I have had to compute the rank of the DFT matrix and even though I did guess that it is full rank, I still had to prove it just to make sure. Note that, as we are dealing with a complex matrix, to make sure that the DFT matrix is full rank, we should show that none of the rows (or columns) is a *complex* linear combination of the other rows (or columns). Here is a simple proof (if it is correct!):

The DFT matrix (say ) is defined as:

The utility of the DFT matrix is of course to compute the discrete fourier transform. If is a dimensional vector of function values then clearly its DFT is just . Now, if we replace all the elements in the DFT matrix by their inverses, we get a new matrix which looks like this:

It can be clearly seen that is just the matrix associated with the inverse transformation, i.e. . Hence,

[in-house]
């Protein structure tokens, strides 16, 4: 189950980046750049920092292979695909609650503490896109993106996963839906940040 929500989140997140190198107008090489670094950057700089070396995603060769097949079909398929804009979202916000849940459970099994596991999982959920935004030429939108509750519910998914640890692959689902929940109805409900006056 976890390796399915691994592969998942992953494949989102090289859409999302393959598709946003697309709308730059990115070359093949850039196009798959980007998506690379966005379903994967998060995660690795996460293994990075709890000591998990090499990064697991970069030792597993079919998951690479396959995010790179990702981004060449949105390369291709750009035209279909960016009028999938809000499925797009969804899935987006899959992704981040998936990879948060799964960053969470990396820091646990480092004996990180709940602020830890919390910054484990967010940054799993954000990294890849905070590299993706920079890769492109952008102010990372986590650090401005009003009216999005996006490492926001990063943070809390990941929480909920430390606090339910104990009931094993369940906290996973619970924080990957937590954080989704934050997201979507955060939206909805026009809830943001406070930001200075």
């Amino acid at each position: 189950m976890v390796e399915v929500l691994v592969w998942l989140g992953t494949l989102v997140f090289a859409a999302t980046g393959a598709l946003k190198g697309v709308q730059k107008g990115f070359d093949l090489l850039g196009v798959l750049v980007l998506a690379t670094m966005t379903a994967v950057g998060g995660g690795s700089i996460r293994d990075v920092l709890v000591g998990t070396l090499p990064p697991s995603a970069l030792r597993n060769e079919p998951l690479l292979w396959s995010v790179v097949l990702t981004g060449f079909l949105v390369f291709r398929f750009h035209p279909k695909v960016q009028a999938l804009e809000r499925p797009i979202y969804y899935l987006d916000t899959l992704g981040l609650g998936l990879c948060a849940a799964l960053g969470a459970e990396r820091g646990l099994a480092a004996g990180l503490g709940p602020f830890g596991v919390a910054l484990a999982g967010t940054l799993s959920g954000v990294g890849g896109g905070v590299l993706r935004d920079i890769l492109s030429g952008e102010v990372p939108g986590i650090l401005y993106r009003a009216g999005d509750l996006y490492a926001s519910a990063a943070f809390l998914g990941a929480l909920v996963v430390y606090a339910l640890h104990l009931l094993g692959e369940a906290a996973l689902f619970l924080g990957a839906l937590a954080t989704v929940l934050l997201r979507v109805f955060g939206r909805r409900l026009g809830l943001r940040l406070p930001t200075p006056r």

Now, if the rank of is less than then there exist a vector such that (note here that is symmetric so a linear combination of its columns is the same as a linear combination of its rows. Anyways this argument is not needed to write the above). This of course means that from which is a mega contradiction.

I see you are exploring the amazing lanes of Linear Algebra. I am glad.

We should chat about all this.

Sai.

Well, the fact that you have proved a square matrix A to be invertible, (i.e as you have explicitly computed the inverse A^{-1} = \frac{1}{N}\hat{A}) means that A is full-rank. I mean the rest of the steps in the proof were unnecessary as it a well known result that a square invertible matrix is necessarily full-rank.